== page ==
You will probably have to make at least a few smaller arguments in order to support your thesis. So, you will want to consider what order it would be best to present these parts of your paper.
 
(4) Write as clearly as possible
 
Understanding and getting a grip on philosophical problems and proposed solutions to these problems is already very hard. Do not make it harder for your audience. Keep things simple.
 
Avoid using very long sentences. Sentences with lots of commas, page-long paragraphs, and overly complicated constructions just make things harder on your audience. Therefore, do not write like Locke or Kant. Write like a college-educated person living in the 21st-century who is capable of teaching someone else about Locke or Kant. A good rule of thumb is to try to just express one thought per sentence. As you are writing in this way, you might feel as though your audience will think that your style is "boring". Don't worry. I can assure you that 99% of the time your audience will not have that thought. You audience will appreciate your clarity. If your audience disagrees or finds fault with what you have to say because they are capable of engaging with you in a disagreement of philosophical substance, then you have done an excellent job of communicating. If your audience finds fault with you because they cannot understand what you are trying to say, then you have done a terrible job of communicating.
 
(5) Be sympathetic and take the views of others seriously
 
If you are writing about another philosopher's argument or view, be sure that you take her view seriously. Chances are that what you are reading by a philosopher was already criticized many times by professional academics before it was published in the version that you are reading. Therefore, you should presume that the philosophers who are advocating the views that you are considering were quite aware of what they were doing. They had specific reasons for writing what they wrote. Your default assumption should be that they are not making foolish mistakes or trying to support an outlandish view. Try to consider why they might have been lead to think what they did.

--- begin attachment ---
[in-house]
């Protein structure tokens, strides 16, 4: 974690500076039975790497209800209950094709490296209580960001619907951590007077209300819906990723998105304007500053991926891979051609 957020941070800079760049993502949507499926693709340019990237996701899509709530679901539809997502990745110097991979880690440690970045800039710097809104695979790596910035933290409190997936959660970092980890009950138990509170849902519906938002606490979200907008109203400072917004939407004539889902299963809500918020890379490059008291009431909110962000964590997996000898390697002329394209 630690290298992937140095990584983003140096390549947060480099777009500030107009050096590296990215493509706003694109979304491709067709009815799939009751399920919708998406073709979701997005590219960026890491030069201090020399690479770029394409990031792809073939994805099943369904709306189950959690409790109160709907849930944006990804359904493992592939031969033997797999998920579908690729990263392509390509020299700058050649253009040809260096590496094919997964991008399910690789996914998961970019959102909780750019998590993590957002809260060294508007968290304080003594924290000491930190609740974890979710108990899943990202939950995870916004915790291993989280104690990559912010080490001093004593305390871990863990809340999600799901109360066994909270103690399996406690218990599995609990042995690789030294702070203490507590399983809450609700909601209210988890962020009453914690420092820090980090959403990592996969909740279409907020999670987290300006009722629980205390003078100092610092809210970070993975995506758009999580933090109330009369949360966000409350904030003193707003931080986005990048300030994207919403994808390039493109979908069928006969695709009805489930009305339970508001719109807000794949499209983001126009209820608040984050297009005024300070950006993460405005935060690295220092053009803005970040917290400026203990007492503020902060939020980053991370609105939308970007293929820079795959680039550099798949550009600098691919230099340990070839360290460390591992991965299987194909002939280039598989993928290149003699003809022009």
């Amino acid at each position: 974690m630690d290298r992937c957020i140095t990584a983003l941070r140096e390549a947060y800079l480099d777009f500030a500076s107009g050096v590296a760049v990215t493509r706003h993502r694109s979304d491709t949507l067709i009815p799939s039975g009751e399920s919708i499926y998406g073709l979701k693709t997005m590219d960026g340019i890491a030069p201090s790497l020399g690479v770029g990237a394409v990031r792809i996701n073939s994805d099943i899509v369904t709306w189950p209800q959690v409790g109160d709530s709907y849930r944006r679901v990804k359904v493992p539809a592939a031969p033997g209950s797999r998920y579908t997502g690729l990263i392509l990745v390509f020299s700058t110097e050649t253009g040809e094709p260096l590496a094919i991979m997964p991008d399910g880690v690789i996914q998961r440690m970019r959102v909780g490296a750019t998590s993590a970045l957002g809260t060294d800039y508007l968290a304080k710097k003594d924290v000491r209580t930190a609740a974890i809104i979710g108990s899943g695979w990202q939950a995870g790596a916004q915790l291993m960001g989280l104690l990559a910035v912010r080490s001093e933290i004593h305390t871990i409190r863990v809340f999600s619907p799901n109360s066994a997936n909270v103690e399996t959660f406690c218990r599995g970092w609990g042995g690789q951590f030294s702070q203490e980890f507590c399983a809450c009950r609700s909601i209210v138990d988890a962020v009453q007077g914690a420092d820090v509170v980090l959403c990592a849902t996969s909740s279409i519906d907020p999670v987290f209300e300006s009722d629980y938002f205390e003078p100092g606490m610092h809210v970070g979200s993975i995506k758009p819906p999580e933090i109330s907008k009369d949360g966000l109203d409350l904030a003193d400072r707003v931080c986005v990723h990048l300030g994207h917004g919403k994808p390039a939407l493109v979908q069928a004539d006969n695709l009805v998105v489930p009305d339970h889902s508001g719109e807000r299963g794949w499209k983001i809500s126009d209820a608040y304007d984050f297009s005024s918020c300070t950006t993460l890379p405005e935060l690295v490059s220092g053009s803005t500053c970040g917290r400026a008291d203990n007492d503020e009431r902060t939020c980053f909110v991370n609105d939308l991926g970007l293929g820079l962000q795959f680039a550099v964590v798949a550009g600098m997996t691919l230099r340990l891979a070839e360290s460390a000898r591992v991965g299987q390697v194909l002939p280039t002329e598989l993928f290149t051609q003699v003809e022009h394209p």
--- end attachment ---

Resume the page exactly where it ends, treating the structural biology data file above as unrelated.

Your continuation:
(6) Revise and rewrite your paper
 
This might be the most IMPORTANT thing you do to improve your writing in particular cases. Writing is a process. Physically writing is only half of that process. Think about writing like playing a sport, musical instrument, or game. Sure Tom Brady threw four touchdowns yesterday; but he could have thrown five. Likewise, you might have said what you wanted to say. But you can always find ways to say it better! Your paper can always get better. For the most part, it will get better each time you can sit down and rewrite it.
 
Here are some general guidelines: After you have written your paper, print it out and read it. If you cannot do that, then read it on a different medium than the one on which you wrote it. If you cannot do either of these things, then try reading your paper out load. These tricks will help you to foresee how your paper will appear or sound to someone else that is reading it for the first time. If it reads or sounds a little funny or odd to you, then it will likely be incomprehensible to someone else.
 
Other resources for help with writing: